Regarding the holiday gifts and food you want to travel with: gifts packed in your carry-on and checked luggage should be unwrapped. Don't pack snow globes in your carry-on luggage, please put them in your checked luggage. Please be sure to review the TSA's policies for how to travel with holiday foods.
7) Finally, we ask that you bring patience and a smile
Weather is always an important factor in travel and delays can happen at any time. The airlines want to get you to your destination safely and on time, while the TSA has a responsibility to make sure that everyone getting on an aircraft is doing so without any prohibited items.
Top Tips for Holiday Driving
A gift from the AAA Central Penn Chapter
The Director of Marketing and Public Relations at the AAA Central Penn Chapter in the Hershey Harrisburg Region, Shawn Kaup, has important tips for those planning to drive during the busy holiday travel season.
“Cars need periodic checkups to maintain safety and maximize efficiency.” said Kaup. “Properly preparing your vehicle for the winter is essential for the safety of your passengers and will greatly decrease the chances of your vehicle letting you down during holiday travel,”
Winter Car Care Checklist
AAA recommends that motorists use a simple checklist to determine their vehicle’s winter maintenance needs. Most of the items on the list can be inspected by a car owner in less than an hour. See the list on the following page.
- Battery and Charging System
Have the battery and charging system tested by a trained technician. A fully charged battery in good condition is required to start an engine in cold weather. AAA members can request a visit from a AAA Mobile Battery Service technician who will test their battery and replace it on-site, if necessary. AAA Approved Auto Repair shops can also test and replace weak batteries.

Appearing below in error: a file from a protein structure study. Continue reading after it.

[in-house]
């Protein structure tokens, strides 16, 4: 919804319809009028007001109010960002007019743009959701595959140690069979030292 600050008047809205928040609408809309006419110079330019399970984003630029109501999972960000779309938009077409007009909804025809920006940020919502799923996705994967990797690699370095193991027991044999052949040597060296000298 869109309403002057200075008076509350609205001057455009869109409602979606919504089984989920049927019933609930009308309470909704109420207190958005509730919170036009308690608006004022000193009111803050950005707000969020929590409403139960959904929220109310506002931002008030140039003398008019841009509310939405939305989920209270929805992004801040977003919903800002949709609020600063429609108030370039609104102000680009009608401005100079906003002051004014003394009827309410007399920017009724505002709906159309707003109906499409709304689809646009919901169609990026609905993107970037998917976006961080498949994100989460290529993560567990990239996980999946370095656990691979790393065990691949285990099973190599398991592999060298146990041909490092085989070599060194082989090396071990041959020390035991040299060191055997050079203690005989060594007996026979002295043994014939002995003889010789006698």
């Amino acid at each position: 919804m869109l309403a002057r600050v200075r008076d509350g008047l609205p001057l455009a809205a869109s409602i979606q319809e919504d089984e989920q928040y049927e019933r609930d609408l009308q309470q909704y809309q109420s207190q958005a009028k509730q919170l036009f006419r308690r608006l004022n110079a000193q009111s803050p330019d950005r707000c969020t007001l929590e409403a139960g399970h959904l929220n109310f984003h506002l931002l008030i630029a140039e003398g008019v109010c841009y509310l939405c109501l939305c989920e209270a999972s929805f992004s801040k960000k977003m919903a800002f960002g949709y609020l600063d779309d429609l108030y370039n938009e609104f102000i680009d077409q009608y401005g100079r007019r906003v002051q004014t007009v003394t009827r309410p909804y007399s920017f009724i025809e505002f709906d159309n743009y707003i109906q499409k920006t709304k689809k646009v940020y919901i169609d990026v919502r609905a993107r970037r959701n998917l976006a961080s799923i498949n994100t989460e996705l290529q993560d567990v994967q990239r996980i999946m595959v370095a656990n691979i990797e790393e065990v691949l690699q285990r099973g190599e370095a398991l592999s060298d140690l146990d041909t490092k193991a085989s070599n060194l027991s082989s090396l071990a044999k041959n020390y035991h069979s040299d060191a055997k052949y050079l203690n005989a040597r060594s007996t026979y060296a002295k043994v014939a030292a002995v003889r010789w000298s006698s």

2) Winter Car Care Checklist
Tire Type and Tread – In areas with heavy winter weather, installing snow tires on all four wheels will provide the best winter traction. All-season tires work well in light-to -moderate snow conditions provided they have adequate tread depth. Replace any tire that has less than 3/32-inches of tread. Uneven tire wear can indicate alignment, wheel balance or suspension problems that must be addressed to prevent further tire damage.
Tire Pressure – Check tire inflation pressure on all four tires and the spare more frequently in fall and winter. As the average temperature drops, so will tire pressures – typically by one PSI for every 10 degrees Fahrenheit. The proper tire pressure levels can be found in the owner’s manual or on a sticker typically located on the driver’s side door jamb.
Air Filter – Check the engine air filter by holding it up to a 60-watt light bulb. If light can be seen through much of the filter, it is still clean enough to work effectively. However, if light is blocked by most of the filter, replace it.
- – Check the operation of all headlights, taillights, brake lights, turn signals, emergency flashers and back-up lights. Replace any burnt out bulbs.
Wiper Blades – The blades should completely clear the glass with each swipe. Replace any blade that leaves streaks or misses spots. In areas with snow, consider installing winter wiper blades that wrap the blade frame in a rubber boot to reduce ice and snow buildup that can prevent good contact between the blade and the glass.
Washer Fluid – Fill the windshield washer fluid reservoir with a winter cleaning solution that has antifreeze components to prevent it from freezing.
3) Emergency Road Kit
The kit should include:
- Drinking water
- First-aid kit
- Non-perishable snacks for both human and pet passengers
- Bag of abrasive material (sand, salt, cat litter) or traction mats
- Snow shovel
- Extra warm clothing (gloves, hats, scarves)
- Flashlight with extra batteries
- Window washer solvent
- Ice scraper with brush
- Cloth or roll of paper towels
- Jumper cables
- Warning devices (flares or triangles)
- Basic toolkit (screwdrivers, pliers, adjustable wrench)